105    try:
106        from cStringIO import StringIO
107    except ImportError:
108        from StringIO import StringIO
109    from reportlab.pdfgen import canvas
110    from django.http import HttpResponse
111
112    def some_view(request):
113        # Create the HttpResponse object with the appropriate PDF headers.
114        response = HttpResponse(mimetype='application/pdf')
115        response['Content-Disposition'] = 'attachment; filename=somefilename.pdf'
116
117        buffer = StringIO()
118
119        # Create the PDF object, using the StringIO object as its "file."
120        p = canvas.Canvas(buffer)
121
122        # Draw things on the PDF. Here's where the PDF generation happens.
123        # See the ReportLab documentation for the full list of functionality.
124        p.drawString(100, 100, "Hello world.")
125
126        # Close the PDF object cleanly.
127        p.showPage()
128        p.save()
129
130        # Get the value of the StringIO buffer and write it to the response.
131        pdf = buffer.getvalue()
132        buffer.close()
133        response.write(pdf)
134        return response
135
136.. _cStringIO: http://docs.python.org/library/stringio.html#module-cStringIO
137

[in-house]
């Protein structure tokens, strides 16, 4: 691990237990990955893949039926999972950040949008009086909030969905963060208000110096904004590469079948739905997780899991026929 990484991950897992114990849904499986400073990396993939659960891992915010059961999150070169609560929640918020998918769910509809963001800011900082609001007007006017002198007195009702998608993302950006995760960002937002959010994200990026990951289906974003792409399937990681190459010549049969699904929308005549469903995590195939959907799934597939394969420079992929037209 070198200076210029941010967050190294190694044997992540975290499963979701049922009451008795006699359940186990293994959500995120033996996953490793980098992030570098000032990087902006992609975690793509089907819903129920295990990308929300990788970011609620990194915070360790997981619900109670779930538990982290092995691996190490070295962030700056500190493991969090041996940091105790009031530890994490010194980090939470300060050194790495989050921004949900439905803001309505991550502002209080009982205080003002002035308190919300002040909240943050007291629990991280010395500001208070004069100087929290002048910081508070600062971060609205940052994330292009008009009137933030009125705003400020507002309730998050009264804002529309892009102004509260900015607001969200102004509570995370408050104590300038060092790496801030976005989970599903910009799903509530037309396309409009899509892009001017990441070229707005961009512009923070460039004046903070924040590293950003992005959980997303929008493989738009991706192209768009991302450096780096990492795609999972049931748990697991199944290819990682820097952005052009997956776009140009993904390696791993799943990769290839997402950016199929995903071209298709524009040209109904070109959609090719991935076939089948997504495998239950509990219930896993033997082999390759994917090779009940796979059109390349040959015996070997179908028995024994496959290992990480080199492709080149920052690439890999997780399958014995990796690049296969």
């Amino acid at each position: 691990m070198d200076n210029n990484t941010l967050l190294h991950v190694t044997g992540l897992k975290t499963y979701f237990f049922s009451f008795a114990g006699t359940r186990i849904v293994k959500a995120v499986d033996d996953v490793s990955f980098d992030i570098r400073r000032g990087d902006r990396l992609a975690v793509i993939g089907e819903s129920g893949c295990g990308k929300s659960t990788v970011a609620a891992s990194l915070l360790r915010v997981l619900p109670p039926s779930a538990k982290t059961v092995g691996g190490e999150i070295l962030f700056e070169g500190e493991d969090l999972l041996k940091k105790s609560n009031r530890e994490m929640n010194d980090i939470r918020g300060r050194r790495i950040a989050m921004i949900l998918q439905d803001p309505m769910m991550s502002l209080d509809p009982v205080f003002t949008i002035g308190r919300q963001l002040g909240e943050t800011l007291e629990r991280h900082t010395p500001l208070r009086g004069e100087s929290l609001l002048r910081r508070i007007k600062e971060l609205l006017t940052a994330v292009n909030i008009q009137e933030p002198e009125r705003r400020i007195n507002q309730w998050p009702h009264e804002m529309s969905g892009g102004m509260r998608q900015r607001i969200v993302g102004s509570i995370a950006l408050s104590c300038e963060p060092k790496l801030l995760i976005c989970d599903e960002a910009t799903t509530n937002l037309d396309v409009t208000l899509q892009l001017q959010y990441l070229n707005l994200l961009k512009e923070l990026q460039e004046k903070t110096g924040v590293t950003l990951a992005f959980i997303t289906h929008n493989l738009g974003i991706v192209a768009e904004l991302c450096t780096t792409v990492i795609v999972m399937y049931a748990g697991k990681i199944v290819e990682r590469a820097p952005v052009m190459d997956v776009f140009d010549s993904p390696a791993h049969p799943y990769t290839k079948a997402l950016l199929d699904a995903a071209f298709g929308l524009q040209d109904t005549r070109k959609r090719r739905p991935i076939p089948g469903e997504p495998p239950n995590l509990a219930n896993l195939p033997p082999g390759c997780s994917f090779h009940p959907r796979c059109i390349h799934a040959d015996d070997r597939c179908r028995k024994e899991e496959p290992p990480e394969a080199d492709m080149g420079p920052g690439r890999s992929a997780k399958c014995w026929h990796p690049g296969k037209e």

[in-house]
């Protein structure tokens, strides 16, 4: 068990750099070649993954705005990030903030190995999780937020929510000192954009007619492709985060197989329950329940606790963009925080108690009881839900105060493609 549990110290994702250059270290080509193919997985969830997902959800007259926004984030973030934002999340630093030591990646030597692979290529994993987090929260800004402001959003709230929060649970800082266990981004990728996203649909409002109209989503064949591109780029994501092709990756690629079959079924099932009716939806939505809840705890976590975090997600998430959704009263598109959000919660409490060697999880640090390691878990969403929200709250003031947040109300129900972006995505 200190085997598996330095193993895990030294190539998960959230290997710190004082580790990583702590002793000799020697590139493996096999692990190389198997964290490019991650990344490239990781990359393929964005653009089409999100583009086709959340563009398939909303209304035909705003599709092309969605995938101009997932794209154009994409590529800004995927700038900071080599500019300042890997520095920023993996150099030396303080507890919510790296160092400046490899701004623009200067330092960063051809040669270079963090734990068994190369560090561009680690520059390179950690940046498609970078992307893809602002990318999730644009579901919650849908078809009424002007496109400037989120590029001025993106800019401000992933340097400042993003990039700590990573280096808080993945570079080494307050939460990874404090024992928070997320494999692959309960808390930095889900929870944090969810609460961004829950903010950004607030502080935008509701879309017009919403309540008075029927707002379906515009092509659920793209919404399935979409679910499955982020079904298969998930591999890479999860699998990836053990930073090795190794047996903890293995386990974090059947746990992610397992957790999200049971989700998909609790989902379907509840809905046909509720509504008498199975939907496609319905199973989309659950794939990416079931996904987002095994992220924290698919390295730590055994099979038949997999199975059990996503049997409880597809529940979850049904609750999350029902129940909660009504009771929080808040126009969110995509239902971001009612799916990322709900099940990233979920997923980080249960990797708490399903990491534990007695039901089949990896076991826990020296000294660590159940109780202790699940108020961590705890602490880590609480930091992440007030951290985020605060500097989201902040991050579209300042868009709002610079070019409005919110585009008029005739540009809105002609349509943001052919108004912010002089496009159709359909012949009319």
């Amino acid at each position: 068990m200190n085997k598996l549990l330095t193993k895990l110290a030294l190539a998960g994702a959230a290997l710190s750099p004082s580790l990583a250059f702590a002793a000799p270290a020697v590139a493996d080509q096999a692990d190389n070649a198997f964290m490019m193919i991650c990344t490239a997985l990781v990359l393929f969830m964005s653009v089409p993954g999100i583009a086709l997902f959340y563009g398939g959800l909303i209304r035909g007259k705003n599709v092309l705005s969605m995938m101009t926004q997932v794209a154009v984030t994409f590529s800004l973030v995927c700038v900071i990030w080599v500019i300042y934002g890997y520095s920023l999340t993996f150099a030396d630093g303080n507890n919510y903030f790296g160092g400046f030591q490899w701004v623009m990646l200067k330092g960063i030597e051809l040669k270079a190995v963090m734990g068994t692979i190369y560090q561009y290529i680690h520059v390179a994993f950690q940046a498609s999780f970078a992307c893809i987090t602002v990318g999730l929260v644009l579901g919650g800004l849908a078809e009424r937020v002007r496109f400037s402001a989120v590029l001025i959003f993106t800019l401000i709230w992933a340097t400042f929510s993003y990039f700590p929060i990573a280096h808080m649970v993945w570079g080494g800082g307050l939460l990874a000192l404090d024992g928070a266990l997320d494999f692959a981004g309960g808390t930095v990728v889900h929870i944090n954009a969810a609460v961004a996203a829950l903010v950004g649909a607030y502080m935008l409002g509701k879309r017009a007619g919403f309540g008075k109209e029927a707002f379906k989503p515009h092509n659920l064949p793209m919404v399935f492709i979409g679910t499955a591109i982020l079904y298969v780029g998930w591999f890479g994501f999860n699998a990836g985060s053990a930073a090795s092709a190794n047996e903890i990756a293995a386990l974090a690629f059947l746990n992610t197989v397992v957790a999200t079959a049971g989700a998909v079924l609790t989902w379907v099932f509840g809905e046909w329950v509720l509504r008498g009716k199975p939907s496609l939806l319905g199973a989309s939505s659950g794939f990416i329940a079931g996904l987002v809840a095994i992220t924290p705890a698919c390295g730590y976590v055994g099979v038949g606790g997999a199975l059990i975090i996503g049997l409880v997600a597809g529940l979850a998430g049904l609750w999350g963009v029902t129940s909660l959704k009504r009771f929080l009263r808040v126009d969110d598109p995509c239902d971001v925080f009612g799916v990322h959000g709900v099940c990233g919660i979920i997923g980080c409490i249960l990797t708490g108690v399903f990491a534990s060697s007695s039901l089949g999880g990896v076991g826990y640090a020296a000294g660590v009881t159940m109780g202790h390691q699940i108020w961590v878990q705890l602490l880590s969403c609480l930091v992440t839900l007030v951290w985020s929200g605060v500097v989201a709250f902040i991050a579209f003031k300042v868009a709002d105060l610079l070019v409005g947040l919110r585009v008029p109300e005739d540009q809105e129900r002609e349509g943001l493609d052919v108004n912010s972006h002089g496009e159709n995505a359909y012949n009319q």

138Further resources
139=================
140
141    * PDFlib_ is another PDF-generation library that has Python bindings. To
142      use it with Django, just use the same concepts explained in this article.
143    * `Pisa XHTML2PDF`_ is yet another PDF-generation library. Pisa ships with
144      an example of how to integrate Pisa with Django.
145    * HTMLdoc_ is a command-line script that can convert HTML to PDF. It
146      doesn't have a Python interface, but you can escape out to the shell
147      using ``system`` or ``popen`` and retrieve the output in Python.
148
149.. _PDFlib: http://www.pdflib.org/
150.. _`Pisa XHTML2PDF`: http://www.xhtml2pdf.com/
151.. _HTMLdoc: http://www.htmldoc.org/
152
153Other formats
154=============
155
156Notice that there isn't a lot in these examples that's PDF-specific -- just the
157bits using ``reportlab``. You can use a similar technique to generate any
158arbitrary format that you can find a Python library for. Also see
159:doc:`/howto/outputting-csv` for another example and some techniques you can use
160when generated text-based formats.